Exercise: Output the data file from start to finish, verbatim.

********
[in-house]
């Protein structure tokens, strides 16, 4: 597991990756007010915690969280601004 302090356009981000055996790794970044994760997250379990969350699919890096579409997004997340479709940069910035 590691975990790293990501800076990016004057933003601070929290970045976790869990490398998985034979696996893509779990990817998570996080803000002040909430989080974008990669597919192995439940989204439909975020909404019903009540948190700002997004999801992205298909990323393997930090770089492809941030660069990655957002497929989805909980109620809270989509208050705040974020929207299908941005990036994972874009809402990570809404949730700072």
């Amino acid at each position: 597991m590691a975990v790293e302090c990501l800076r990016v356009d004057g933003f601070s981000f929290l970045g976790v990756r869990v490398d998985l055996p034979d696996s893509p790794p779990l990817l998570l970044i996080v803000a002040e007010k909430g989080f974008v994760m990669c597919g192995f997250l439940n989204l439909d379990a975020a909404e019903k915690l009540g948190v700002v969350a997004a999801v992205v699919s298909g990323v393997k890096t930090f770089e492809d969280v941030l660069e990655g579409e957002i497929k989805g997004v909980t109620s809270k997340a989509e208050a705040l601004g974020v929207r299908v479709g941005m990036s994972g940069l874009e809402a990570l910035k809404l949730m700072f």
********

[in-house]
């Protein structure tokens, strides 16, 4: 597991990756007010915690969280601004 302090356009981000055996790794970044994760997250379990969350699919890096579409997004997340479709940069910035 590691975990790293990501800076990016004057933003601070929290970045976790869990490398998985034979696996893509779990990817998570996080803000002040909430989080974008990669597919192995439940989204439909975020909404019903009540948190700002997004999801992205298909990323393997930090770089492809941030660069990655957002497929989805909980109620809270989509208050705040974020929207299908941005990036994972874009809402990570809404949730700072």
């Amino acid at each position: 597991m590691a975990v790293e302090c990501l800076r990016v356009d004057g933003f601070s981000f929290l970045g976790v990756r869990v490398d998985l055996p034979d696996s893509p790794p779990l990817l998570l970044i996080v803000a002040e007010k909430g989080f974008v994760m990669c597919g192995f997250l439940n989204l439909d379990a975020a909404e019903k915690l009540g948190v700002v969350a997004a999801v992205v699919s298909g990323v393997k890096t930090f770089e492809d969280v941030l660069e990655g579409e957002i497929k989805g997004v909980t109620s809270k997340a989509e208050a705040l601004g974020v929207r299908v479709g941005m990036s994972g940069l874009e809402a990570l910035k809404l949730m700072f």